The proposal from the Financial Accounting Standards Board said should be included in corporate income statements starting in 2005, a requirement that would sharply cut the reported profits of technology firms. Currently, FASB guidelines require only that stock option grants be disclosed in footnotes.
"We expect the proposal will draw interest from a broad spectrum of respondents, including small and nonpublic companies," FASB Chairman Robert Herz said in a statement. "We welcome all input and have included a wide variety of questions in the exposure draft to elicit comments."
FASB's proposal, which will be open to comment through June, uses a formula that has from many technology companies and some members of the U.S. Congress.
Sun Microsystems said on Wednesday that it "believes the use of broad-based stock options plans is indispensable to attracting and retaining the critical talent necessary to motivate the innovation that will help spur our economic recovery."
The National Venture Capital Association lashed out in response to the FASB proposal, saying it "will seriously harm private, emerging-growth companies that are highly dependent on employee stock options to recruit and retain employees."
Taking it to the Hill
While this may seem like an arcane dispute only a tax lawyer could appreciate, stock options have become part of the Silicon Valley culture over the last 20 years. Companies view them as a way to retain loyal employees who will work harder as co-owners of the business. And they dangle the enticing prospect of wealth: One estimated that nonexecutive workers at the top 100 Internet companies made an average of $425,000 in stock option profits between 1994 and July 2002.
When employees cash in stock options, they dilute the value of existing shares, making each one worth a tiny bit less. FASB's proposal requires companies to estimate the value of stock options at the time they were granted, which could mean firms would report reduced profits to shareholders. Such an expensing requirement could mean that start-ups would be less likely to grant options to new employees in the first place.
Tech lobbyists are lending their support to a bill called the Stock Option Accounting Reform Act, which would essentially prevent federal securities regulators from recognizing any FASB decision. It would, however, require the expensing of stock options granted to a company's CEO and four other top executives, if the company had annual revenue of at least $25 million.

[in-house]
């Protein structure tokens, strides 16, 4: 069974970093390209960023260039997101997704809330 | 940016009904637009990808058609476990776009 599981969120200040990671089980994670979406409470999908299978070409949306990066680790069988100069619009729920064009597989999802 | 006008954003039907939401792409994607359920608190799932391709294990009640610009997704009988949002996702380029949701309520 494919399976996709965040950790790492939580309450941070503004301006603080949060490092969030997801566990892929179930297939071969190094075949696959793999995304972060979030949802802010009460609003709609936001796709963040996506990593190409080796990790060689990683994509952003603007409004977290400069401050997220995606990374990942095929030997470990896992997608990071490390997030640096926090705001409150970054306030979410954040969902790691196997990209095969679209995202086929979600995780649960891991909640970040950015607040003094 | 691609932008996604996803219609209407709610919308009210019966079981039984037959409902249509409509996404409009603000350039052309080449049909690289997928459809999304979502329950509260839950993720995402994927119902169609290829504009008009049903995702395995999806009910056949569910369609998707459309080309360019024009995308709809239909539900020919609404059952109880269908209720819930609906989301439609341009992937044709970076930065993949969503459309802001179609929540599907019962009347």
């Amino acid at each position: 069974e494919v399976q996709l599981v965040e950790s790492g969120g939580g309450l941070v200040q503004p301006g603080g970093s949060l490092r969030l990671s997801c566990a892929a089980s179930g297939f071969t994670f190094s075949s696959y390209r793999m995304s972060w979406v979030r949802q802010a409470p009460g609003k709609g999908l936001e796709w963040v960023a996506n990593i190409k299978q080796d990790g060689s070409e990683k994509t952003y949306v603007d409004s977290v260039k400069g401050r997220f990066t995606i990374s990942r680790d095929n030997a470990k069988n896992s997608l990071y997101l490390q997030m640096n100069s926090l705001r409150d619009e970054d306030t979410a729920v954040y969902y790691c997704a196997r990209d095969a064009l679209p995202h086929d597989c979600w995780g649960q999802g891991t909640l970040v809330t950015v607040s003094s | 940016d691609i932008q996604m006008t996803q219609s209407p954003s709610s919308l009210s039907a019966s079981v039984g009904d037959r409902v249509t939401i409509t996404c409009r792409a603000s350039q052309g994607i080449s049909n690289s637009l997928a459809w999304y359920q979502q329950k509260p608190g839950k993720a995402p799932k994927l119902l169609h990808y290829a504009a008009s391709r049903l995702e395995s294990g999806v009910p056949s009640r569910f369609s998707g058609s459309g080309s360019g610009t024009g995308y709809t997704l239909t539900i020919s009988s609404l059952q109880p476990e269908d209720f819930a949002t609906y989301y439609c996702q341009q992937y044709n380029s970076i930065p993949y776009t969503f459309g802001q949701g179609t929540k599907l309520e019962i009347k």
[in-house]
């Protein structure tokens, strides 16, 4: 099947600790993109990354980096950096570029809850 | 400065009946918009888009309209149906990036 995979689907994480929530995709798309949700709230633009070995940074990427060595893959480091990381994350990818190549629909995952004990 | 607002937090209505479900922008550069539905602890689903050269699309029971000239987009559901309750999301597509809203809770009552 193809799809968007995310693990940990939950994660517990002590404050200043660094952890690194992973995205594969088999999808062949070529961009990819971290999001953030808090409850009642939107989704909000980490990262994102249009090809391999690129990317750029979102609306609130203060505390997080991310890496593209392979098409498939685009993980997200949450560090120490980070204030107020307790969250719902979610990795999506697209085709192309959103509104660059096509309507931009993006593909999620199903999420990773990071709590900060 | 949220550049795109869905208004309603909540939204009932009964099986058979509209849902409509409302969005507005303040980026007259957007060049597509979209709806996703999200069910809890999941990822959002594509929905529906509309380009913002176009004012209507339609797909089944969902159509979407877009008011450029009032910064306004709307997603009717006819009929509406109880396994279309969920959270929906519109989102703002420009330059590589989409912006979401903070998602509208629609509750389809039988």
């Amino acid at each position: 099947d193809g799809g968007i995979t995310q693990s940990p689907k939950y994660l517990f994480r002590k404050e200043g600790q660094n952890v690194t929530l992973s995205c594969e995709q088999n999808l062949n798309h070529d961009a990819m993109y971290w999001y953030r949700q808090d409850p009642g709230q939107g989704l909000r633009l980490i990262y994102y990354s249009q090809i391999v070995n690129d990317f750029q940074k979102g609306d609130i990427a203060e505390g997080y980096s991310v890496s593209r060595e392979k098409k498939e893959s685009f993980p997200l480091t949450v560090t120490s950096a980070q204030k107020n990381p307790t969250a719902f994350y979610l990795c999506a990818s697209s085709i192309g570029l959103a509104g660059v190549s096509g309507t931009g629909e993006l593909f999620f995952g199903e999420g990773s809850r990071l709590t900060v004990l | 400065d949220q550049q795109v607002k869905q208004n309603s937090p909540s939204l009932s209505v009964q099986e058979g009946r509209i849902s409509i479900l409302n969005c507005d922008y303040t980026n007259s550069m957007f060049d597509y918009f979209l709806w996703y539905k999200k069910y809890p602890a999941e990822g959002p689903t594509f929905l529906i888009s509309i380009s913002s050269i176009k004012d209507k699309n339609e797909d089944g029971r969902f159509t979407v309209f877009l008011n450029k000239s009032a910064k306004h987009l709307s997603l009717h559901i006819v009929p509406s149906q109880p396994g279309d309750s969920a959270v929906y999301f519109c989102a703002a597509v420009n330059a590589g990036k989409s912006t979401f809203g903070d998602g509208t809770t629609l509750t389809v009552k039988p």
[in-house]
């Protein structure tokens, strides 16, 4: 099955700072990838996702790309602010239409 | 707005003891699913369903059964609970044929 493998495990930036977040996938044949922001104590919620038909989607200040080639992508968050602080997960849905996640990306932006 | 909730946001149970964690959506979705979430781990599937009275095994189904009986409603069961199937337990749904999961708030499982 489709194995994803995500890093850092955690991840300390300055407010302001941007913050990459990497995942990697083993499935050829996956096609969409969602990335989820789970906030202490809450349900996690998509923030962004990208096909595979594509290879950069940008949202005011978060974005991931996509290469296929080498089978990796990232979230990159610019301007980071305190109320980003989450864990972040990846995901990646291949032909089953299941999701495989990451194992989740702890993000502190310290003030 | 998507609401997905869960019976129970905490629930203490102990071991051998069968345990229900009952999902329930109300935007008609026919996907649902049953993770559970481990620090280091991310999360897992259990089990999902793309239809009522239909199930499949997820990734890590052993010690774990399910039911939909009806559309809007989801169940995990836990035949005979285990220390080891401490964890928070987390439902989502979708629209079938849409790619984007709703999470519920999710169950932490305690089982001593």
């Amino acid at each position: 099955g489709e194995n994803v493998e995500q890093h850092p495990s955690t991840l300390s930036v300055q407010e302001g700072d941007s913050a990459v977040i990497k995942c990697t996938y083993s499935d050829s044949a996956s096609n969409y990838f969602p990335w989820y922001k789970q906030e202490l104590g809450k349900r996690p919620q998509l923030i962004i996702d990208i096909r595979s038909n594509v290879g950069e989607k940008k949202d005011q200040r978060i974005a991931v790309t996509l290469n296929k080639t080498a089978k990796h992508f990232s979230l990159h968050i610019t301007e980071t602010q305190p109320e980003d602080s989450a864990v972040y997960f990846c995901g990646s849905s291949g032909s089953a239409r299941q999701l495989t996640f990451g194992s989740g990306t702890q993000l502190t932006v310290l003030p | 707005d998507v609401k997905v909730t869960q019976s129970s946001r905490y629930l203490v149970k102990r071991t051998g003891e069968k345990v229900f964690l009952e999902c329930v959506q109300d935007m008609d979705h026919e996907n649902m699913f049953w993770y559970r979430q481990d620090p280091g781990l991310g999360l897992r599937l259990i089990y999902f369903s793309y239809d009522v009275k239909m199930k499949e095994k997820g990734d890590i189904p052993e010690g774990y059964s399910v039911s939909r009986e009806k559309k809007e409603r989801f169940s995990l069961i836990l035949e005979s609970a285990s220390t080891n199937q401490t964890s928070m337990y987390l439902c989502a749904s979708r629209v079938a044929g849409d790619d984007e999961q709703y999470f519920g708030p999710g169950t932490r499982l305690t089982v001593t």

Backing the measure are legislators representing Silicon Valley. The legislation has the support of prominent Republicans and House Minority Leader Nancy Pelosi, D-Calif.Because politicians have been waiting to see what FASB would do, Congress' interest has remained minimal so far. Now that FASB has made its proposal public, its opponents are hoping to round up more supporters on Capitol Hill. "You're going to see renewed momentum for legislation," said Rick White, president of Silicon Valley alliance TechNet. "We're going to get the bill passed in the House. If that happens, there's going to be quite a bit of pressure on the Senate to do something."
While tech titans like, Cisco Systems and Sun strenuously oppose mandatory expensing, some of their peers have agreed to do it. Amazon that it would treat options as an expense, and earlier this month to follow suit.
last July that it would no longer give new employees stock option grants. Rather, it would give them outright grants of stock that would vest over a period of years in much the same way that stock options do.
In a recent interview with CNET News.com, Cypress Semiconductor CEO T.J. Rodgers said the FASB proposal may cause companies to ditch the board's standards, which include generally accepted accounting principles (GAAP).
"What will happen if we expense stock options is the exodus of every tech company from GAAP accounting to pro forma accounting. They've finally made the product so bad that nobody will use it," Rodgers said.
Complicating the debate is a disagreement over the formula that FASB could use in judging the financial impact of stock options. Two contenders go by the names of Black-Scholes and binomial models, and FASB critics say both are designed to calculate the value of options that are bought and sold in financial markets, not employee stock options.
Employee stock options are different, because they can't be sold, are subject to blackout periods that temporarily halt stock trading and only come into the possession of an employee gradually--usually over a four-year period.
Stock options give employees the right to buy stock at a certain price and generally are worth something only if the stock increases. For example, if an employee has the right to buy the stock for $10, and the stock is trading at $30, he or she would make a $20 profit on each share before taxes upon selling it. But if share prices fall or remain the same, the options are worthless.
"Neither of these models work for what FASB wants to use them for, and as a result, both substantially overvalue employee stock options," the International Employee Stock Options Coalition, a group of large business and technology trade associations, said on Wednesday. "Both were designed for something entirely different--options freely traded on the open markets--than employee stock options."